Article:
Like the Ronny Ronin (hey Luke, long time), I stay away from Gore. In the summers I like a variant of the jungle boot, currently for me its the Salomon Forces version. Fall and spring in Oregon I wear Scarpa Kenesis, which have become my favorite boot hands down. THey have a gore liner I believe, but are all leather so I mitigate moisture by using leather treatment in the form of Snow Seal. In the winter I have to be very careful as I have an old frostbite injury from the Army that plagues my left big toe, so its extra socks and insoles for me and 400gm Thinsulate insulated Kennetreks that I got on sale years ago. Again, I use Snow Seal on them too, and try to keep my movements slow and deliberate as to not sweat.
I have a pair of Rocky waterproof socks I keep in my winter overnight kit, for much the same reasons mentioned above. I like to throw them on for a mid-night piss as well when snow is on the ground and I don’t feel like putting the boots on I’m drying by the stove.
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Re: Boots for really long walks

Post by Dragon80 » Wed Dec 25, 2019 4:06 am

I'd say it all depends on climate and type of use overall. I personally love Salomon goretex boots and that's primarily what I use. I go with a 3D shank based on how much I normally ruck (heaviest 60-90lbs range) otherwise I would go with their 4D for more stiffness when carrying even heavier. I do have a set of their jungle boots for the middle of the summer, but still prefer their GTX. I don't think all goretex material and boot makers are created equal, I have tried half a dozen others and none last as long as Salomon nor maintain their waterproof'ness. My first Salomon Comet 3D GTX boots lasted 3 years or so and over 1,000 miles of use which was a majority on trails with 25+lbs on my back. They are still going, but they lost waterproofing at the bend of the toebox (only at the corner by laces) which I used Nikwax waterproofer and got back. I may shoegoo them next time they lose it, but I picked up another identical pair for a steal so the old pair became my backup.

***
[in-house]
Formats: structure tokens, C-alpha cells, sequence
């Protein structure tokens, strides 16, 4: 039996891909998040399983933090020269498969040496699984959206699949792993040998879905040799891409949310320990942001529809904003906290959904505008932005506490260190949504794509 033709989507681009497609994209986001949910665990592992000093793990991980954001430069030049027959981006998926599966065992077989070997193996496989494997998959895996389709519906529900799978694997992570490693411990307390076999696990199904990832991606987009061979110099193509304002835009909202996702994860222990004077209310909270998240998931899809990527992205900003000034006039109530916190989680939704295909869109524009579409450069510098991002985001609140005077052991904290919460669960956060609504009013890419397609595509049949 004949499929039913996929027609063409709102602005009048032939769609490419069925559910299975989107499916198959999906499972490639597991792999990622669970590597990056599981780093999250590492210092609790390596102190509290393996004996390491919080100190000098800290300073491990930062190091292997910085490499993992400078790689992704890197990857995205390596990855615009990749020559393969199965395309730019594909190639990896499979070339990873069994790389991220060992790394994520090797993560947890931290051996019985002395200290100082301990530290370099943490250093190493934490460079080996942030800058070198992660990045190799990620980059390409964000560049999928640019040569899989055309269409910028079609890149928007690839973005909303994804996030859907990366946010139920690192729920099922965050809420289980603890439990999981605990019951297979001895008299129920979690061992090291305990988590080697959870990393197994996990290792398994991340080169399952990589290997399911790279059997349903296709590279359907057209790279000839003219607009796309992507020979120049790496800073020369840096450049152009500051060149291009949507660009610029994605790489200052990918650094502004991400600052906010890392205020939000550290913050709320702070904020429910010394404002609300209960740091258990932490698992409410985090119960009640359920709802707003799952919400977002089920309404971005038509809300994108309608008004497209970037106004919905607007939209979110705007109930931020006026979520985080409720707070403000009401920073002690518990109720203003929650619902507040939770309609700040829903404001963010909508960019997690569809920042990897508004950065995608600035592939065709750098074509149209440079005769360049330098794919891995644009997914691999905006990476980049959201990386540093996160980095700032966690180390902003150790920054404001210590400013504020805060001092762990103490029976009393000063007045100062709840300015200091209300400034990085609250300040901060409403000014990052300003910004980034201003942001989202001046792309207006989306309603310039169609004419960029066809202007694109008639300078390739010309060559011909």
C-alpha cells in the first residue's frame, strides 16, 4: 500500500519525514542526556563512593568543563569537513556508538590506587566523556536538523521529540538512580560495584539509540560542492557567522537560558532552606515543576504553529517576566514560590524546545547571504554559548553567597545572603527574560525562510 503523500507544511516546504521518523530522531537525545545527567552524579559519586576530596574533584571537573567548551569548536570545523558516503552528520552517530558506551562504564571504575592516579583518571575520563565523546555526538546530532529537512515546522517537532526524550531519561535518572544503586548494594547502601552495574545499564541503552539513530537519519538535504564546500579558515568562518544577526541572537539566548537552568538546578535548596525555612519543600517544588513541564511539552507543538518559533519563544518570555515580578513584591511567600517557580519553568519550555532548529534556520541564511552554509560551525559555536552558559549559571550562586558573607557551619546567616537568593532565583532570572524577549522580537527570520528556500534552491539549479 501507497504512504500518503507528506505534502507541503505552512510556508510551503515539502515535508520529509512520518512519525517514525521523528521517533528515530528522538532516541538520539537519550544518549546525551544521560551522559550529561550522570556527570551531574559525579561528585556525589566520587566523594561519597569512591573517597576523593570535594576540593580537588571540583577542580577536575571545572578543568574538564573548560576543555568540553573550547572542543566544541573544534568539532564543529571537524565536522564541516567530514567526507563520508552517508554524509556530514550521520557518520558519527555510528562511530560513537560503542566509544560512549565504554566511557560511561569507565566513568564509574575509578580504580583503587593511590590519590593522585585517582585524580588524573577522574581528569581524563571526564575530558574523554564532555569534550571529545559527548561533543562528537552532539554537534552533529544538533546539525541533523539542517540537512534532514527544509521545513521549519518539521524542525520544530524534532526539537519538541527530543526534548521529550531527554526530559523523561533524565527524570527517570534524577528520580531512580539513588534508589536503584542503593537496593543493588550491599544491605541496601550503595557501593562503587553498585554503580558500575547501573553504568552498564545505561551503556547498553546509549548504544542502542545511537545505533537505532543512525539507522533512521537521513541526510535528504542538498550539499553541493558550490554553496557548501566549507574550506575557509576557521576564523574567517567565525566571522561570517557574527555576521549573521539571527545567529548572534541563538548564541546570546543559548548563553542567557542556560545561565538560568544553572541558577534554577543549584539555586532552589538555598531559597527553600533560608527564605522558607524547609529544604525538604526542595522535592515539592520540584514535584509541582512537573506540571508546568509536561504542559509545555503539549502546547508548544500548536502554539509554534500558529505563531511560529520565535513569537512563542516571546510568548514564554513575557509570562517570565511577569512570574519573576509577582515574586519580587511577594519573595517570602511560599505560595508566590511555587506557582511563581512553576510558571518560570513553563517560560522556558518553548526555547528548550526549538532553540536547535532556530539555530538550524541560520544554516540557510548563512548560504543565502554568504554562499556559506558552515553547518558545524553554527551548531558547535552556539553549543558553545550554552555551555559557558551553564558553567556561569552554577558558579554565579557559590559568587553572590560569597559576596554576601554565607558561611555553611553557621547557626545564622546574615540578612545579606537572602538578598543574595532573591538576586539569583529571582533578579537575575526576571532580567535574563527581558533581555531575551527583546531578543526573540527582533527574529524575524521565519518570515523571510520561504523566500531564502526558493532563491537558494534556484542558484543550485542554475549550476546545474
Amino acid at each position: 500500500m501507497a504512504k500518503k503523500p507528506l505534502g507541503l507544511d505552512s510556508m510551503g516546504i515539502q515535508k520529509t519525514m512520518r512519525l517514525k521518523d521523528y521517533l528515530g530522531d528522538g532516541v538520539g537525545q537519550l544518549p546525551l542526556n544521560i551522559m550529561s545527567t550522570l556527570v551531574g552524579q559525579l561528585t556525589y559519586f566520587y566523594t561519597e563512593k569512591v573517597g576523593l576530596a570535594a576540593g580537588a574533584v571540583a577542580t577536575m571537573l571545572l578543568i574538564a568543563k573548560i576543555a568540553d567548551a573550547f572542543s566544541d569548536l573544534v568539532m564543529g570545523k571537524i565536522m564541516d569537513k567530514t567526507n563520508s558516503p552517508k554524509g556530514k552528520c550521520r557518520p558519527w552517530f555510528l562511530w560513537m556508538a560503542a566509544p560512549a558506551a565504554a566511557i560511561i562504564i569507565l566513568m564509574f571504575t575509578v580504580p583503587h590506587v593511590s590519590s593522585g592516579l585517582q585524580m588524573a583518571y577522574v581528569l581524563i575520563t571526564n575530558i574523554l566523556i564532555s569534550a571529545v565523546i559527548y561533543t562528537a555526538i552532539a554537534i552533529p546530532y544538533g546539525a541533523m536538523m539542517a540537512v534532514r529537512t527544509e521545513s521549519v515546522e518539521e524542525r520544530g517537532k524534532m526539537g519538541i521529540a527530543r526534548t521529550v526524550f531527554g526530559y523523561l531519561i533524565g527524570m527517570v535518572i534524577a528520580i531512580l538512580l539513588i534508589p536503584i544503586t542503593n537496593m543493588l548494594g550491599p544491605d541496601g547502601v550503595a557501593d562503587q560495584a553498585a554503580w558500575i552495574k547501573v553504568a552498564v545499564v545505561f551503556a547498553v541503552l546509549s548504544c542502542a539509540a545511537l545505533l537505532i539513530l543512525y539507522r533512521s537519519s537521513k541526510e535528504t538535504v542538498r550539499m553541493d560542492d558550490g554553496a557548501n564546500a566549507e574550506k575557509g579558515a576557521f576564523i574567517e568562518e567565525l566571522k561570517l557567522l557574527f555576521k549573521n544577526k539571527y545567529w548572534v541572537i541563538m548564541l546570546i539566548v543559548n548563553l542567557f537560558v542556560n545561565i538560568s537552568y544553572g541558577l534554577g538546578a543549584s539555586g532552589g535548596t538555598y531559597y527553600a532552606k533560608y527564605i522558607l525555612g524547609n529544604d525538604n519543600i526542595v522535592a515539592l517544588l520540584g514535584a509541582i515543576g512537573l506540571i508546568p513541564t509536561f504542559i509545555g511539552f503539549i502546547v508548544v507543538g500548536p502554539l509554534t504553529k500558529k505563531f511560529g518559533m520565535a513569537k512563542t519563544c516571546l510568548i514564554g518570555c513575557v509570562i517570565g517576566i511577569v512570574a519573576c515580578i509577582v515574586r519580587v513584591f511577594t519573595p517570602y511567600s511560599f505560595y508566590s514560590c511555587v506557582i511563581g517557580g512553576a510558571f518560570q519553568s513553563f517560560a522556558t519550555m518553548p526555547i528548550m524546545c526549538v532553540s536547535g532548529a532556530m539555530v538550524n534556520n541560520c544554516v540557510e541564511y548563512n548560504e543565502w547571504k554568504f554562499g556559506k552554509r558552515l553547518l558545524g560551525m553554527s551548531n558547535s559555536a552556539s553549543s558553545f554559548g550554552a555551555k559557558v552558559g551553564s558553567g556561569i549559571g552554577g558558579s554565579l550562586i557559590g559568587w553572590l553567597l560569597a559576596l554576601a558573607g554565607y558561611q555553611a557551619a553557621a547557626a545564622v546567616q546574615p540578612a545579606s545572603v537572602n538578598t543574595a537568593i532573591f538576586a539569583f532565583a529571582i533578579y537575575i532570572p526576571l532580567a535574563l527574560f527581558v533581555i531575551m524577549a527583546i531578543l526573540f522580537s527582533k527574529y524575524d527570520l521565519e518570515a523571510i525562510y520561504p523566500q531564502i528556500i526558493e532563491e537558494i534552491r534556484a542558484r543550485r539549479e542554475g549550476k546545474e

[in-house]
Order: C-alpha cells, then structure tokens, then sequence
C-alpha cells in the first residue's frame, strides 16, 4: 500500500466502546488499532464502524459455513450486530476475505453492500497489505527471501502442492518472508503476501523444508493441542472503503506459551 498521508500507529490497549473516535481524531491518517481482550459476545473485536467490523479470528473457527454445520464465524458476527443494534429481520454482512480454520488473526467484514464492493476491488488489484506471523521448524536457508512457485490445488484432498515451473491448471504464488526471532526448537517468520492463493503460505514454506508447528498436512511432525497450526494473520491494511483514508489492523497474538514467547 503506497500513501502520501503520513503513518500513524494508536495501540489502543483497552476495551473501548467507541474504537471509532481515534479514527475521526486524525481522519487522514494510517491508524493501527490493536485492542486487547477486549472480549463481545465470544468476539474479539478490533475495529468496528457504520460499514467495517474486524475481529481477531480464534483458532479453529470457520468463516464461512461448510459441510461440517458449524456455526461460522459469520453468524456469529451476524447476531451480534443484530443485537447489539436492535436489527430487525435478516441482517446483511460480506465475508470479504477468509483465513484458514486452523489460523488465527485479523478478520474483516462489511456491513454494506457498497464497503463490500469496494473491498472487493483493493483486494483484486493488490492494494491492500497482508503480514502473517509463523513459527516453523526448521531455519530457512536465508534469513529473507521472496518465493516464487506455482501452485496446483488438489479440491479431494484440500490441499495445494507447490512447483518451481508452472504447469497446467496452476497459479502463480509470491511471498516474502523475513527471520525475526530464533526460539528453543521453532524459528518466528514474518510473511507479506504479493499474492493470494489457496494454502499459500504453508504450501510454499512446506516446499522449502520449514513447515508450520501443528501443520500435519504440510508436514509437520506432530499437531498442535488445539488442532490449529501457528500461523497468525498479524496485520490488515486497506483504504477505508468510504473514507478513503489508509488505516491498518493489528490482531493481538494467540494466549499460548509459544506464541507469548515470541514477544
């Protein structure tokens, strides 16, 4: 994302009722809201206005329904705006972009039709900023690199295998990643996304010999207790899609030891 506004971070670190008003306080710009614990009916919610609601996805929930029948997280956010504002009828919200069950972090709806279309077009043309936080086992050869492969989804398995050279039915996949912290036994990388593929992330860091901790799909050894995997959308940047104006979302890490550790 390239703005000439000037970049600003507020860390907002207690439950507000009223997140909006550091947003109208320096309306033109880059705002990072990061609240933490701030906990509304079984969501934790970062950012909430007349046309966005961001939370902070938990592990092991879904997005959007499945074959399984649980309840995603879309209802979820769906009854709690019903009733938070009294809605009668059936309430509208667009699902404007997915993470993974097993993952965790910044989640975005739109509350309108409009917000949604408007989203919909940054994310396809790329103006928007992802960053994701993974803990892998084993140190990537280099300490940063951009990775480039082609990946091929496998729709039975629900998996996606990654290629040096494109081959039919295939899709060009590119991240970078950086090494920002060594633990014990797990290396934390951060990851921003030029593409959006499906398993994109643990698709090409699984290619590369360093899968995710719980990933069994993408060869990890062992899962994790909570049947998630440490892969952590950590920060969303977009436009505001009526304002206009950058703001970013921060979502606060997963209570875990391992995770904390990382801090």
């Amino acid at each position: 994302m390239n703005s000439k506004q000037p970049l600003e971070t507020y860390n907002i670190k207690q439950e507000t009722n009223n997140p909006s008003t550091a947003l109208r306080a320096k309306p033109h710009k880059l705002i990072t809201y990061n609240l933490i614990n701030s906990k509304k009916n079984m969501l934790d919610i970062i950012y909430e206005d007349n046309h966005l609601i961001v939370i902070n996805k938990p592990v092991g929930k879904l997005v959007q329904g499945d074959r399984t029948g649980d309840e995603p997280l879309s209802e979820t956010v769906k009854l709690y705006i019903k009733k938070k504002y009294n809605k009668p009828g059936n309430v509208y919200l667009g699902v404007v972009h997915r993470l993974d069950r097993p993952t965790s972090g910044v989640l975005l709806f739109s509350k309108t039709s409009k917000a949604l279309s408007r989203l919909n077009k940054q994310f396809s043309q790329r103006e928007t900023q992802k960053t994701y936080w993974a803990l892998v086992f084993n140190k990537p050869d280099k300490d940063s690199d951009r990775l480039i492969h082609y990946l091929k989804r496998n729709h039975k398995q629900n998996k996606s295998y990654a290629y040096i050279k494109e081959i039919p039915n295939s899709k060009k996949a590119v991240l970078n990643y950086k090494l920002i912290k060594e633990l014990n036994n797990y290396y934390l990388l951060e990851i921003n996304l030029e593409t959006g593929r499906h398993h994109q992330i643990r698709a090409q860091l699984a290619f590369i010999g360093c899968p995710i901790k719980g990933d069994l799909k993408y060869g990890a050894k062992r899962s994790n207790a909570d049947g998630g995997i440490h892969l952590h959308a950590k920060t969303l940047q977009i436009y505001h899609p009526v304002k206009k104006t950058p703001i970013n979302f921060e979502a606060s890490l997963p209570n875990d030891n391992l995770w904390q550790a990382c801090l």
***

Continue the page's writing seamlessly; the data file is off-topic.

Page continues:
My next pair will be Lowa Zephyr's, have wanted to try them for a while, so maybe soon.
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Re: Boots for really long walks

Post by moab » Thu Dec 26, 2019 3:32 pm

Andrew Skurka (world class hiker and trekker) swears by trail running shoes. He's trekked across the US, alaska and a few other places. His theory is he's going to get wet feet no matter what. So you might as well choose something that dries out as fast as possible. On the trail while your walking as well as at camp. He also swears by Luko tape and some foot balm that he sells on his website. That I think is legit as it is made by hand by a friend of his in small tins. He gets wet feet regularly. But uses the foot cream to mitigate any damage to his feet. And his trail runners dry out at night very fast. He says he does go thru them. And usually needs resupply during long trips. But that's his strategy. It also includes muliple pairs of socks. That he changes regularly. Which is a must no matter what your wearing.

I think a lot obviously depends on where you live. There is a trade off between real vibram sole boots and others. As long as vibram soles last. Normal hiking shoes will not. So you have to take that into consideration. I have a pair of vibram soled USAF boots for a long trek or bug out. The downside being they are heavy. I'm sure I can't run as fast or as long in them. But they will last. a lot longer than a trail runner or normal pair of hiking boots.

I haven't tried them in years. But have been considering those vibram soled just above the ankle hiking boots in leather. Like these but darker:

Image

I'd treat them with some form of waterproof oil. Mink oil or the like. And have the ankle flex of a hiking boot. But the ruggedness of the leather upper and the vibram sole. I'd also carry waterproof gaiters and perhaps some goretex socks. They are hella expensive. At least from Danner. I still have $185 of Danner bucks from that $20 referral program they used to run. But still can't find a pair onsale that I can afford to buy with my bonus money. They are like $300 boots in high quality. Cheaper from other sources. But I think I'll stick with Danner.

My regular hiking boots are Merrell. Comfort out of the box. And I use leather uppers so they can be waterproofed to some degree. But like I said, I have leather , vibram military boots as back up in my preps.
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Re: Boots for really long walks

Post by MPMalloy » Thu Jan 02, 2020 4:26 am

I've been trying to get Speech-to-text to work. No joy so far.

When I was in, we didn't have much choice for footgear. We used jungles, and I guess that's what I'd go with, if I could find an Orthopedic pair. Right now the VA is paying for my footgear, so I shush & drive on.

1. Mission drives gear; terrain/environment drives clothing (footgear).
2. Proper fit. I can't state that enough.